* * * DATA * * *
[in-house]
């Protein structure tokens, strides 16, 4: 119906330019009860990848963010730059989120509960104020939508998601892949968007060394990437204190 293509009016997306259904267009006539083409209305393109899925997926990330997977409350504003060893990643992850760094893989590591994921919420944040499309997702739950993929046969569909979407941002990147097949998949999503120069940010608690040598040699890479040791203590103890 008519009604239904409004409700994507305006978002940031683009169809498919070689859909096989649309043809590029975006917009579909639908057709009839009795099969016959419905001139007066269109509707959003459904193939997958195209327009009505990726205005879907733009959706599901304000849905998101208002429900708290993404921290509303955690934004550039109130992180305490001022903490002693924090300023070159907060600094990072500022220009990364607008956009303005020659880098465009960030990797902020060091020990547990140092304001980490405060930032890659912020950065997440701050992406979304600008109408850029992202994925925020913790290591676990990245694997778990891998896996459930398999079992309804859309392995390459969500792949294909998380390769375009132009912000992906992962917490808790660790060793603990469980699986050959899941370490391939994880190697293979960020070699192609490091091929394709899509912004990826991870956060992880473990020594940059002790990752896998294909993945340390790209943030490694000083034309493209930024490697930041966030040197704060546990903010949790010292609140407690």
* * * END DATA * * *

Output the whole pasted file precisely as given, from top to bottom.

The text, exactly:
[in-house]
């Protein structure tokens, strides 16, 4: 119906330019009860990848963010730059989120509960104020939508998601892949968007060394990437204190 293509009016997306259904267009006539083409209305393109899925997926990330997977409350504003060893990643992850760094893989590591994921919420944040499309997702739950993929046969569909979407941002990147097949998949999503120069940010608690040598040699890479040791203590103890 008519009604239904409004409700994507305006978002940031683009169809498919070689859909096989649309043809590029975006917009579909639908057709009839009795099969016959419905001139007066269109509707959003459904193939997958195209327009009505990726205005879907733009959706599901304000849905998101208002429900708290993404921290509303955690934004550039109130992180305490001022903490002693924090300023070159907060600094990072500022220009990364607008956009303005020659880098465009960030990797902020060091020990547990140092304001980490405060930032890659912020950065997440701050992406979304600008109408850029992202994925925020913790290591676990990245694997778990891998896996459930398999079992309804859309392995390459969500792949294909998380390769375009132009912000992906992962917490808790660790060793603990469980699986050959899941370490391939994880190697293979960020070699192609490091091929394709899509912004990826991870956060992880473990020594940059002790990752896998294909993945340390790209943030490694000083034309493209930024490697930041966030040197704060546990903010949790010292609140407690």